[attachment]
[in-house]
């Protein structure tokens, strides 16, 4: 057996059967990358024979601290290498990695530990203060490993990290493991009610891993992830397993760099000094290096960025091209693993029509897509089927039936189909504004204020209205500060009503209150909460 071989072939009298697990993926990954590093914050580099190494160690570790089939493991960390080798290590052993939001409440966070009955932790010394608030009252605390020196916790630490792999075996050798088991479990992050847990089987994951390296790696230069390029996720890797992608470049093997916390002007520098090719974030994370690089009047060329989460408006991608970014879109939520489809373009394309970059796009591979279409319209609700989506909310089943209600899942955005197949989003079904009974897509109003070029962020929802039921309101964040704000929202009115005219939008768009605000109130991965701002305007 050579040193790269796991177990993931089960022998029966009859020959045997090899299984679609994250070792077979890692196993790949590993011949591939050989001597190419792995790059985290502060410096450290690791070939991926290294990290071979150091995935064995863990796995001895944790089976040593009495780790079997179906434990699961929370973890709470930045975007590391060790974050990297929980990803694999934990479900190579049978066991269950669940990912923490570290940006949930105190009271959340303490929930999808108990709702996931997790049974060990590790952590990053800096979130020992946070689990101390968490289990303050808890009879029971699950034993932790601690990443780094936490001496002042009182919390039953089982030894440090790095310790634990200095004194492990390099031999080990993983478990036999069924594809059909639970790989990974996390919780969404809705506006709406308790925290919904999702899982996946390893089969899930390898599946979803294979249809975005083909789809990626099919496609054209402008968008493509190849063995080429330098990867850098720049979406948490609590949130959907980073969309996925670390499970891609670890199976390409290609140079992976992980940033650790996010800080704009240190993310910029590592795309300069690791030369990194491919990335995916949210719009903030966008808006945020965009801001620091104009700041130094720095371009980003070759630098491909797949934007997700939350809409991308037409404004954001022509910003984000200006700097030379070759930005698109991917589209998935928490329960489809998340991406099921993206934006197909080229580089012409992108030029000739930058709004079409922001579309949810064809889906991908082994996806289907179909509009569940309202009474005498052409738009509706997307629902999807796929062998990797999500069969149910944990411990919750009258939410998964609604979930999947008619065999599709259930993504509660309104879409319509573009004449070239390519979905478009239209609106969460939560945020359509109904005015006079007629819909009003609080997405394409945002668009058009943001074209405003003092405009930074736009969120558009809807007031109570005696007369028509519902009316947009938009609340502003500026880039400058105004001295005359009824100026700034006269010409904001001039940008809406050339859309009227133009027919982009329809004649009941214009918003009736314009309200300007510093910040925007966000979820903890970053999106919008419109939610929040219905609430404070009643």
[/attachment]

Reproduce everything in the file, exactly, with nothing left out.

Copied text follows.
[in-house]
């Protein structure tokens, strides 16, 4: 057996059967990358024979601290290498990695530990203060490993990290493991009610891993992830397993760099000094290096960025091209693993029509897509089927039936189909504004204020209205500060009503209150909460 071989072939009298697990993926990954590093914050580099190494160690570790089939493991960390080798290590052993939001409440966070009955932790010394608030009252605390020196916790630490792999075996050798088991479990992050847990089987994951390296790696230069390029996720890797992608470049093997916390002007520098090719974030994370690089009047060329989460408006991608970014879109939520489809373009394309970059796009591979279409319209609700989506909310089943209600899942955005197949989003079904009974897509109003070029962020929802039921309101964040704000929202009115005219939008768009605000109130991965701002305007 050579040193790269796991177990993931089960022998029966009859020959045997090899299984679609994250070792077979890692196993790949590993011949591939050989001597190419792995790059985290502060410096450290690791070939991926290294990290071979150091995935064995863990796995001895944790089976040593009495780790079997179906434990699961929370973890709470930045975007590391060790974050990297929980990803694999934990479900190579049978066991269950669940990912923490570290940006949930105190009271959340303490929930999808108990709702996931997790049974060990590790952590990053800096979130020992946070689990101390968490289990303050808890009879029971699950034993932790601690990443780094936490001496002042009182919390039953089982030894440090790095310790634990200095004194492990390099031999080990993983478990036999069924594809059909639970790989990974996390919780969404809705506006709406308790925290919904999702899982996946390893089969899930390898599946979803294979249809975005083909789809990626099919496609054209402008968008493509190849063995080429330098990867850098720049979406948490609590949130959907980073969309996925670390499970891609670890199976390409290609140079992976992980940033650790996010800080704009240190993310910029590592795309300069690791030369990194491919990335995916949210719009903030966008808006945020965009801001620091104009700041130094720095371009980003070759630098491909797949934007997700939350809409991308037409404004954001022509910003984000200006700097030379070759930005698109991917589209998935928490329960489809998340991406099921993206934006197909080229580089012409992108030029000739930058709004079409922001579309949810064809889906991908082994996806289907179909509009569940309202009474005498052409738009509706997307629902999807796929062998990797999500069969149910944990411990919750009258939410998964609604979930999947008619065999599709259930993504509660309104879409319509573009004449070239390519979905478009239209609106969460939560945020359509109904005015006079007629819909009003609080997405394409945002668009058009943001074209405003003092405009930074736009969120558009809807007031109570005696007369028509519902009316947009938009609340502003500026880039400058105004001295005359009824100026700034006269010409904001001039940008809406050339859309009227133009027919982009329809004649009941214009918003009736314009309200300007510093910040925007966000979820903890970053999106919008419109939610929040219905609430404070009643």